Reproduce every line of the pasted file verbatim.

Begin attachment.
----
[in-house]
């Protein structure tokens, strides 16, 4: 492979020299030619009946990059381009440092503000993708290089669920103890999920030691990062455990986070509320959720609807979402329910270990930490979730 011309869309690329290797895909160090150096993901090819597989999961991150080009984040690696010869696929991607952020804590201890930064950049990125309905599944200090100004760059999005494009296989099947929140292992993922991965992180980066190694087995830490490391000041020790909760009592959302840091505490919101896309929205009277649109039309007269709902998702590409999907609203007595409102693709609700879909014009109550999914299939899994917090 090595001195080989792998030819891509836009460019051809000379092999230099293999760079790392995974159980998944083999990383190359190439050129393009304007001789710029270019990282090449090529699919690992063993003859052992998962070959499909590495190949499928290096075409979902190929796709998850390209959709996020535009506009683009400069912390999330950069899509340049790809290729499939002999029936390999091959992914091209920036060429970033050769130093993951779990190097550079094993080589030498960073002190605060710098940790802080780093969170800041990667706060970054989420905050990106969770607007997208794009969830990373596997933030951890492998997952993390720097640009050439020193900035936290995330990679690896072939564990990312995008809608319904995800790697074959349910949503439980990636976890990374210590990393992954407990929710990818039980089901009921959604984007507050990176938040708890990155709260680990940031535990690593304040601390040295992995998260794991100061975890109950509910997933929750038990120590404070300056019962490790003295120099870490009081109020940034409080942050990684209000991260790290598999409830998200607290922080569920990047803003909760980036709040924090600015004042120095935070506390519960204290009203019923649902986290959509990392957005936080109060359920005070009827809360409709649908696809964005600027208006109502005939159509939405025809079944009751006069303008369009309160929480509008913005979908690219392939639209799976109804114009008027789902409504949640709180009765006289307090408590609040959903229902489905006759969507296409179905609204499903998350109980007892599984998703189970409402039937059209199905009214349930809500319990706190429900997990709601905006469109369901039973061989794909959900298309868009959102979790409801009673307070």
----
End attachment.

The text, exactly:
[in-house]
């Protein structure tokens, strides 16, 4: 492979020299030619009946990059381009440092503000993708290089669920103890999920030691990062455990986070509320959720609807979402329910270990930490979730 011309869309690329290797895909160090150096993901090819597989999961991150080009984040690696010869696929991607952020804590201890930064950049990125309905599944200090100004760059999005494009296989099947929140292992993922991965992180980066190694087995830490490391000041020790909760009592959302840091505490919101896309929205009277649109039309007269709902998702590409999907609203007595409102693709609700879909014009109550999914299939899994917090 090595001195080989792998030819891509836009460019051809000379092999230099293999760079790392995974159980998944083999990383190359190439050129393009304007001789710029270019990282090449090529699919690992063993003859052992998962070959499909590495190949499928290096075409979902190929796709998850390209959709996020535009506009683009400069912390999330950069899509340049790809290729499939002999029936390999091959992914091209920036060429970033050769130093993951779990190097550079094993080589030498960073002190605060710098940790802080780093969170800041990667706060970054989420905050990106969770607007997208794009969830990373596997933030951890492998997952993390720097640009050439020193900035936290995330990679690896072939564990990312995008809608319904995800790697074959349910949503439980990636976890990374210590990393992954407990929710990818039980089901009921959604984007507050990176938040708890990155709260680990940031535990690593304040601390040295992995998260794991100061975890109950509910997933929750038990120590404070300056019962490790003295120099870490009081109020940034409080942050990684209000991260790290598999409830998200607290922080569920990047803003909760980036709040924090600015004042120095935070506390519960204290009203019923649902986290959509990392957005936080109060359920005070009827809360409709649908696809964005600027208006109502005939159509939405025809079944009751006069303008369009309160929480509008913005979908690219392939639209799976109804114009008027789902409504949640709180009765006289307090408590609040959903229902489905006759969507296409179905609204499903998350109980007892599984998703189970409402039937059209199905009214349930809500319990706190429900997990709601905006469109369901039973061989794909959900298309868009959102979790409801009673307070």